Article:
The surprising thing about it was it tasted just like any other protein bar I have eaten, only it had less sugar. If the European market is waking up to the unique aspects of this product, could that happen in South Africa? Once upon a time the South African mass market did not eat pilchards, but clever marketing soon made canned fish a meal served up on more than three million South African plates a day.

SENS gives the figures: 11 crickets = 1 gram of flour. I protein bar uses 55 crickets and the super high protein bar uses 132 crickets.  The flour has a shelf life of two years and does not need to be refrigerated. This means it can be distributed with less impacts on GHG emissions and higher quantities can be produced for longer shelf life without the need for preservatives. Could cricket flour become the staple flour of SA?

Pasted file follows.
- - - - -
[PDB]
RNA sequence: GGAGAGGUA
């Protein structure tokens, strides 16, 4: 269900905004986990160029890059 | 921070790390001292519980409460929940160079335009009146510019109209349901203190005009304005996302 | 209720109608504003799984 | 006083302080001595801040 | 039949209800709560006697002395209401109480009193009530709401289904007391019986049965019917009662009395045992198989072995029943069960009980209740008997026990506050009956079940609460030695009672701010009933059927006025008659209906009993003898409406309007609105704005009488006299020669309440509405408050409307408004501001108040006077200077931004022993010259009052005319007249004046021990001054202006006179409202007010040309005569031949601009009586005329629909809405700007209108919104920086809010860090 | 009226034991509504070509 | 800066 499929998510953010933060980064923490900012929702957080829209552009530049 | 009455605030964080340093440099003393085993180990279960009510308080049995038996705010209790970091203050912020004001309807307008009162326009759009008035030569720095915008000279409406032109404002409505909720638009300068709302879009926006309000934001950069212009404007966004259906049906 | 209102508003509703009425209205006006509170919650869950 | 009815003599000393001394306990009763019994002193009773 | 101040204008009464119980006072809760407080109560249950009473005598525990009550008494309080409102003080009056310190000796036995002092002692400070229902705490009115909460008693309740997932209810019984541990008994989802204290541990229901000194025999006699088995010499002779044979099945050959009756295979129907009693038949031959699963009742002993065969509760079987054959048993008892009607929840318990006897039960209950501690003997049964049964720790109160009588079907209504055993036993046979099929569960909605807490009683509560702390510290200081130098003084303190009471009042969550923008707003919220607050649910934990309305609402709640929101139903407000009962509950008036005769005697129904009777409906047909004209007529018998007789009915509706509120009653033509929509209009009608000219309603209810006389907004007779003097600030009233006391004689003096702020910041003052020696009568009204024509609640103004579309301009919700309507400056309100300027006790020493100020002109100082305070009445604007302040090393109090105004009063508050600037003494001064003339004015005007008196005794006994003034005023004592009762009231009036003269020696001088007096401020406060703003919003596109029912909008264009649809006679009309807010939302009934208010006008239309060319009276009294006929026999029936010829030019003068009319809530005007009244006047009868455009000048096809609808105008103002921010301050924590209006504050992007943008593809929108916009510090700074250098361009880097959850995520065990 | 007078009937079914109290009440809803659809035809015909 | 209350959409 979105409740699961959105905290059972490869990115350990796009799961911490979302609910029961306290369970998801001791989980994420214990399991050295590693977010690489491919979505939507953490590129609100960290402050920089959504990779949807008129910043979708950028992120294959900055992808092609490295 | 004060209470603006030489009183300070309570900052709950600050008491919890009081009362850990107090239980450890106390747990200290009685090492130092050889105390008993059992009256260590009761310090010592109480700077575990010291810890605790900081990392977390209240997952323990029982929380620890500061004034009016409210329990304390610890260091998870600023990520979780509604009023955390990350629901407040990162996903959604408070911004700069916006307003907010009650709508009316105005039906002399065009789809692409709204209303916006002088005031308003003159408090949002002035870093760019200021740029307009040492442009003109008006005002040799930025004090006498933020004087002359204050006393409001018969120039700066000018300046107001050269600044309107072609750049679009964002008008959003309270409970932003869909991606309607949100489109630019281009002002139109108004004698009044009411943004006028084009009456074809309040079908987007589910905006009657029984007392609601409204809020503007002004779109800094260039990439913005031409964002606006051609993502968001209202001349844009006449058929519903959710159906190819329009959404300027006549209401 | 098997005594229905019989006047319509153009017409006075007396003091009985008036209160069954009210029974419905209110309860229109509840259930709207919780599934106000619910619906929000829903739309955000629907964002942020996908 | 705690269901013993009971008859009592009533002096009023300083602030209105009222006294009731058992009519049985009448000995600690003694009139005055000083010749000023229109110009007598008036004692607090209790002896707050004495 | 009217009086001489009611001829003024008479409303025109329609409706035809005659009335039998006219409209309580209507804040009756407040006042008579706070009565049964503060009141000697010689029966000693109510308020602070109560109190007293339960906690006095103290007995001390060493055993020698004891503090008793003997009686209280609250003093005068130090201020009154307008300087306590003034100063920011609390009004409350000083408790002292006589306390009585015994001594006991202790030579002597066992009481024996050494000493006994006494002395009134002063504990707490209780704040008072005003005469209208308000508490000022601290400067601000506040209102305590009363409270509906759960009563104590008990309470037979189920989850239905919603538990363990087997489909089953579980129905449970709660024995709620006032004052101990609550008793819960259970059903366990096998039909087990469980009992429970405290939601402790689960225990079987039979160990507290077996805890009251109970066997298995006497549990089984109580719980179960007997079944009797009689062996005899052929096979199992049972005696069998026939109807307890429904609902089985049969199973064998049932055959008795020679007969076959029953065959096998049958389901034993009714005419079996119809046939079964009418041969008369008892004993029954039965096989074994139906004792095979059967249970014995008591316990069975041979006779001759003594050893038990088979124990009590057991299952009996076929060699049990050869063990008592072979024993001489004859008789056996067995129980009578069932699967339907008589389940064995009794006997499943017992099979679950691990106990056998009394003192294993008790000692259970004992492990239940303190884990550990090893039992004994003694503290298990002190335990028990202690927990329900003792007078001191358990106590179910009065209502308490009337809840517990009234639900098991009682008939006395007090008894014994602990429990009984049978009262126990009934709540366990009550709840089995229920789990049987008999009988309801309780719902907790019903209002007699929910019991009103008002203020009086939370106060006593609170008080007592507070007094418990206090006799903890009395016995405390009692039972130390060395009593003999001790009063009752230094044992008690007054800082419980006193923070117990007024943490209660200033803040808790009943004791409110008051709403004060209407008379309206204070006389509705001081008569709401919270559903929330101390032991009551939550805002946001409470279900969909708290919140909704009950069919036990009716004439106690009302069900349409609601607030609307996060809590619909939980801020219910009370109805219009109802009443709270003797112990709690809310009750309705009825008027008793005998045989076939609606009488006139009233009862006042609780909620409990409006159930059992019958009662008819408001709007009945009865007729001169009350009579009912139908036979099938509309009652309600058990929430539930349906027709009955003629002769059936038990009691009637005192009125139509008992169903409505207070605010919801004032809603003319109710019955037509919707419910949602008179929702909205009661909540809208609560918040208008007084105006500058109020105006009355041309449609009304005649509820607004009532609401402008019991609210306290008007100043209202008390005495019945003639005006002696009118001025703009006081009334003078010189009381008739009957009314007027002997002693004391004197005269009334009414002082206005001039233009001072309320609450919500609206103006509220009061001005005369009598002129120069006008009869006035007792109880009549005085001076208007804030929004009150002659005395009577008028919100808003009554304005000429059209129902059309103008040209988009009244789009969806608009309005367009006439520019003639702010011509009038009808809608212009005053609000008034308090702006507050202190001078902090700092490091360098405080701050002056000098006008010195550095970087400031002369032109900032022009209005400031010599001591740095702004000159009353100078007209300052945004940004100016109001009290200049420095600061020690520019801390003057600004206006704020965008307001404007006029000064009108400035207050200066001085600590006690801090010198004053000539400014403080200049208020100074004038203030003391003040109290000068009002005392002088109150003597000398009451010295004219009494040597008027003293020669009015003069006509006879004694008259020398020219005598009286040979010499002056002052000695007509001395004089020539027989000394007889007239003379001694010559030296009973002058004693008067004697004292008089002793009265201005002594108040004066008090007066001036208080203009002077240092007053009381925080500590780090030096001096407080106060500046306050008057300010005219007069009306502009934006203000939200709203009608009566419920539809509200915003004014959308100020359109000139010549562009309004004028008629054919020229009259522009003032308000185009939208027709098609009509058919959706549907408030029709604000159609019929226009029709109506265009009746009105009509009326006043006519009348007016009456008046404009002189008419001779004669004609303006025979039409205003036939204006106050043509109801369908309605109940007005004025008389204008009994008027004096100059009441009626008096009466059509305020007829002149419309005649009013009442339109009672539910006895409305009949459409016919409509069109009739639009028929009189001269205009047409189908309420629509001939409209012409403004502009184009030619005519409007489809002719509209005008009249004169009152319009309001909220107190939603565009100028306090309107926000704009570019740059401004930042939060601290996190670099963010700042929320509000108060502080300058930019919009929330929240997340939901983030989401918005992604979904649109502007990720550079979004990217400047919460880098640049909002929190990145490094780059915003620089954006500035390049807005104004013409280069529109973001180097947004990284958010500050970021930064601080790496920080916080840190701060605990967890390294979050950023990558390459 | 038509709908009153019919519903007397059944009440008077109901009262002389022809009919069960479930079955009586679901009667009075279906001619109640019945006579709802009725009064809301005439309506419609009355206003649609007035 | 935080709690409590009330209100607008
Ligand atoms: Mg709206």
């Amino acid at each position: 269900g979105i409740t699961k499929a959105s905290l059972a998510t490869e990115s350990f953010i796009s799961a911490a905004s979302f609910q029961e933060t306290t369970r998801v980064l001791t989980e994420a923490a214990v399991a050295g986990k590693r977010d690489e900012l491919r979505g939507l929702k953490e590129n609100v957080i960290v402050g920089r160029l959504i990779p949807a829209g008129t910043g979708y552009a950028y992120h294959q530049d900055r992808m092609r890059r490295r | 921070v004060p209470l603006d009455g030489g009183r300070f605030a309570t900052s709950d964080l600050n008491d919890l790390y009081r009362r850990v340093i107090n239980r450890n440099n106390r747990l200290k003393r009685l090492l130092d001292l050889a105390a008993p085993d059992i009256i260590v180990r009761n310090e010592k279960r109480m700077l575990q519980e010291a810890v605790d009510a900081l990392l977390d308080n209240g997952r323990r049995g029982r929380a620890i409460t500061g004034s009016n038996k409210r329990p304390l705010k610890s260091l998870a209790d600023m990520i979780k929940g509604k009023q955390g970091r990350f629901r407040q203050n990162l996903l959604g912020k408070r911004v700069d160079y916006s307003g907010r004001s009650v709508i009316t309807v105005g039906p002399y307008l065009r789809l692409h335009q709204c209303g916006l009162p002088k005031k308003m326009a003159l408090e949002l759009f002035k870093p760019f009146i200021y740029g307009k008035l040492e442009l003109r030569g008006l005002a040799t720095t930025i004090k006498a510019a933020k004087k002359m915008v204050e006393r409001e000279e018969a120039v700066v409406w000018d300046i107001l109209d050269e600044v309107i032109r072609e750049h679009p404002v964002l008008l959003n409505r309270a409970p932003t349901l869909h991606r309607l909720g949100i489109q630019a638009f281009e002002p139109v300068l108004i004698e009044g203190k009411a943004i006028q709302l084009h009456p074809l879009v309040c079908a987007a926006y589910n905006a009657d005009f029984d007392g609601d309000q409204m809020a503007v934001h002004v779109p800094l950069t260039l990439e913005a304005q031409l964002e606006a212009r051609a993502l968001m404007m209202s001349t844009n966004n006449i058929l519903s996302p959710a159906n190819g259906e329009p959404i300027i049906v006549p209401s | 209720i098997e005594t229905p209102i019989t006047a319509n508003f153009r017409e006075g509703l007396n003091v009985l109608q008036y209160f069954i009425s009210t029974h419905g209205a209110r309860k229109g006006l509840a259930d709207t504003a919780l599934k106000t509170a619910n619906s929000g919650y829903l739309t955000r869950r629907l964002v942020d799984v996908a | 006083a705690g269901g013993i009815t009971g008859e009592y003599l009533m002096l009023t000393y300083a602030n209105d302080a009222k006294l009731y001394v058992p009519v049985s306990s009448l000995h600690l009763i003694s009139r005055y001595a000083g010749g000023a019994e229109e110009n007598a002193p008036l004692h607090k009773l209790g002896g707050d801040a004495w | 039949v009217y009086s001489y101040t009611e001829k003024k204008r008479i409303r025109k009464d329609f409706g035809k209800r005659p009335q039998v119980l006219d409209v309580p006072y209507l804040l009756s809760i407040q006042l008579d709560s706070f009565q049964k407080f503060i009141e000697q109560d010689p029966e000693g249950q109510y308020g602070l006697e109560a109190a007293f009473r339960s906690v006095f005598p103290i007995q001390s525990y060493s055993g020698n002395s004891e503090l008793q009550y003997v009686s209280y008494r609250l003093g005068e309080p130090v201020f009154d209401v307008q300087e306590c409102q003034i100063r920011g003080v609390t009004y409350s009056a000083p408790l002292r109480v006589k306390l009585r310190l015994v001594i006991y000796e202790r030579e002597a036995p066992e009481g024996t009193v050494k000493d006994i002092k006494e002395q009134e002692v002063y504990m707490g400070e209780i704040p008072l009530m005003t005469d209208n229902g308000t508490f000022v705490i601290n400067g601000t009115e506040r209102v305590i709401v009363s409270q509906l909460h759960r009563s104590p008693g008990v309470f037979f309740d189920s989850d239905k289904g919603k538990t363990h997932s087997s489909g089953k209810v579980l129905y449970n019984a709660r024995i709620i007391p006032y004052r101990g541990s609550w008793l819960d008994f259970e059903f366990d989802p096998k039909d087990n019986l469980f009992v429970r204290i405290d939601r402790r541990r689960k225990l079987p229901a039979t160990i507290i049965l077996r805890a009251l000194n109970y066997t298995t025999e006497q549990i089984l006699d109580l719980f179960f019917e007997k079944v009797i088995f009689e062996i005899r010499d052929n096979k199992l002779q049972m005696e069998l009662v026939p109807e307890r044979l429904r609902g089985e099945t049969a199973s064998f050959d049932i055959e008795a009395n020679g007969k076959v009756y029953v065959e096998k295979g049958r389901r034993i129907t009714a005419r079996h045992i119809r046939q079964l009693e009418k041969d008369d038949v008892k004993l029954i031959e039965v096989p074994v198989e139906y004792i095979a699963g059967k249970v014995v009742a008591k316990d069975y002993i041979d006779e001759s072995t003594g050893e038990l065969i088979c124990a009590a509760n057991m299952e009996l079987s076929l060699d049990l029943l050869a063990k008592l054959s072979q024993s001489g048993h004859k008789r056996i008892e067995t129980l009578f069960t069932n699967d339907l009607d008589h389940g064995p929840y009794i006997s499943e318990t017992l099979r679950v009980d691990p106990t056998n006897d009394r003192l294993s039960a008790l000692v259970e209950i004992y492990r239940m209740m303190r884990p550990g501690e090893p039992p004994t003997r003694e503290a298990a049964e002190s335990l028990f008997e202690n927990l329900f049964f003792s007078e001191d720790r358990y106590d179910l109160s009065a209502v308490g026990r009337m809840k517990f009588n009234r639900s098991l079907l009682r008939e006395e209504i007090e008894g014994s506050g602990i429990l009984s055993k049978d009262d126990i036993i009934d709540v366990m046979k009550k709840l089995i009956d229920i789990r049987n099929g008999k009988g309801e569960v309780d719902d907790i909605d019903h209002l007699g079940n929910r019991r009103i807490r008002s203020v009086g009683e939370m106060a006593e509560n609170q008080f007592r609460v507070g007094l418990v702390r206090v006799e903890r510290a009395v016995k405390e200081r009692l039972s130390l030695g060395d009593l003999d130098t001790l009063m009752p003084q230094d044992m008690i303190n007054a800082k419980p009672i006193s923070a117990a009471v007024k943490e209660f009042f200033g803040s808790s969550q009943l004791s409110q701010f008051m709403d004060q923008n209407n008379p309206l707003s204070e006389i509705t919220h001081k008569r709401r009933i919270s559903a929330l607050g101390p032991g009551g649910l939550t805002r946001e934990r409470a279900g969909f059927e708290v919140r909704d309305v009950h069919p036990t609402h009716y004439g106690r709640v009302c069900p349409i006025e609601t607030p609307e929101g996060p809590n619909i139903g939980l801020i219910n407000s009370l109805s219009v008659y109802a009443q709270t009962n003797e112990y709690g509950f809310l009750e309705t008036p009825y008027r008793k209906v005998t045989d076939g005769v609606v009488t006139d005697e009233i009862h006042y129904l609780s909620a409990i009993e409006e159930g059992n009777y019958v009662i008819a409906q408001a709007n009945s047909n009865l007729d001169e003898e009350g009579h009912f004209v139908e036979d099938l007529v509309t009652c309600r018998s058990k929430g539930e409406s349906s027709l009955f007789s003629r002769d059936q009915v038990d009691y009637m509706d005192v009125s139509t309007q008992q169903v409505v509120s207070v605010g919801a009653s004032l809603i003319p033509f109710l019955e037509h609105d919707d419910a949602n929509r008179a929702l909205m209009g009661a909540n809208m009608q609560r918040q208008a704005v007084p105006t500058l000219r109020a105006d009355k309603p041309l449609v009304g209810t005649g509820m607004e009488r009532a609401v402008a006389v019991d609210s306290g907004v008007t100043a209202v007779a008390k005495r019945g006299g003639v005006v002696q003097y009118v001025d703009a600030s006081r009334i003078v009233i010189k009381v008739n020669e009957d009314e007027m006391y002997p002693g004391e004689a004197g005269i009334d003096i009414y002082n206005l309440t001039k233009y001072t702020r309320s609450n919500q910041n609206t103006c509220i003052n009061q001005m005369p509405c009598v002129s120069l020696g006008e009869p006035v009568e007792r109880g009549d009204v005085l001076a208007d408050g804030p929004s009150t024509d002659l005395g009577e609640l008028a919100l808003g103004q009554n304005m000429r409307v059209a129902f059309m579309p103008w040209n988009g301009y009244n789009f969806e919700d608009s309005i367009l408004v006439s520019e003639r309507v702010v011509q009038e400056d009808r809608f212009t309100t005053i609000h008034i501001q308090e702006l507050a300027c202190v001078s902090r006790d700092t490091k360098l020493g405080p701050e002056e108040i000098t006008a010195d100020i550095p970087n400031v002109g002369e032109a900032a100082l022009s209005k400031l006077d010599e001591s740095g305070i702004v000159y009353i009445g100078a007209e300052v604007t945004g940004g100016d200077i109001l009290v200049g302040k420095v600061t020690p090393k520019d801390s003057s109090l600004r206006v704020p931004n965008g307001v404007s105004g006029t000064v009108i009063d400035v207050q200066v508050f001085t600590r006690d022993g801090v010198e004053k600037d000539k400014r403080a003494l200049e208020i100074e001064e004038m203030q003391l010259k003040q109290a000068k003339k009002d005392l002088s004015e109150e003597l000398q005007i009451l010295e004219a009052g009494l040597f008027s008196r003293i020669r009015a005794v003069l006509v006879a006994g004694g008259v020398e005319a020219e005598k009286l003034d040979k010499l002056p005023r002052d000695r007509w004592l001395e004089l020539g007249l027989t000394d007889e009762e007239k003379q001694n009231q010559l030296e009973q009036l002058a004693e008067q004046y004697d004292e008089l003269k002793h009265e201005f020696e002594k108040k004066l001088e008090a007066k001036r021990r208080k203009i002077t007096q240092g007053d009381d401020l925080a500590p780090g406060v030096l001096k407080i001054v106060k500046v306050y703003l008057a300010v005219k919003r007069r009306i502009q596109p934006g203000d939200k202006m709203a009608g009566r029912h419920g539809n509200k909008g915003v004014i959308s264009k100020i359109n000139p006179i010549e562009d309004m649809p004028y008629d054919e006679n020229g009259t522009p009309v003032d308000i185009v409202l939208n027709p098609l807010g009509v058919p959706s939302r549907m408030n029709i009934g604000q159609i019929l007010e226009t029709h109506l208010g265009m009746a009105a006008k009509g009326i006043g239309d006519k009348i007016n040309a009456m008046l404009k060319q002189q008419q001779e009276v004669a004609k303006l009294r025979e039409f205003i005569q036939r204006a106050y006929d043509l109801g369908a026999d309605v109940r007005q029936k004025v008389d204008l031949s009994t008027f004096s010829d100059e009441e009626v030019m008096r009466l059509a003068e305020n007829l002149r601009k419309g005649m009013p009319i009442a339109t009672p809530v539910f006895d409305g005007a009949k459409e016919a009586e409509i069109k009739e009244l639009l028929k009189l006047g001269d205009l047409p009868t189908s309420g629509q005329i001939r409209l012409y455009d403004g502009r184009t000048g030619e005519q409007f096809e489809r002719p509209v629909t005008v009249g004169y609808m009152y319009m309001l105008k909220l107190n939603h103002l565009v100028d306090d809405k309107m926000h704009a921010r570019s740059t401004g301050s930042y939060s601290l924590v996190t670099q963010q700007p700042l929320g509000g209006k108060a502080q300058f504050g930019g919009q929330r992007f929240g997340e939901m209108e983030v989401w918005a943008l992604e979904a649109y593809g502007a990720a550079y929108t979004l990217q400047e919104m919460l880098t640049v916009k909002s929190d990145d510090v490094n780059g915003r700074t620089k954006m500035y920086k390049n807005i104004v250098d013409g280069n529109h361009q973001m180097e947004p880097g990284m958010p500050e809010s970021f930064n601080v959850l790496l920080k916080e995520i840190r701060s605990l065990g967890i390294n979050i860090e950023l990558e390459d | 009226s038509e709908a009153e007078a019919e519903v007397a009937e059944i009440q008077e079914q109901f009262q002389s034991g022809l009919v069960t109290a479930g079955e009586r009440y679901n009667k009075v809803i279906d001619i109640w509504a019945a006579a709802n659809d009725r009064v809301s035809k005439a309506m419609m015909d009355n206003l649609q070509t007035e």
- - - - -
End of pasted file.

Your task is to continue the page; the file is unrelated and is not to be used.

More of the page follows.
I asked Daniel why he had become interested in this endeavour and what was his inspiration. He said he “hated wasteful consumption patterns” and wanted to come up with a solution that would change that and solve the food crises. Cricket farming is a true example of a circular approach to agriculture. The crickets are fed on organic waste streams from rice husks and the cricket’s excrement – called “frass’ – is an excellent fertiliser; one waste stream that is useless transforms in to two products that are useful, and by farming crickets the reduction in GHG emissions is measurable as is the use of water which in meat production is a serious cause for concern.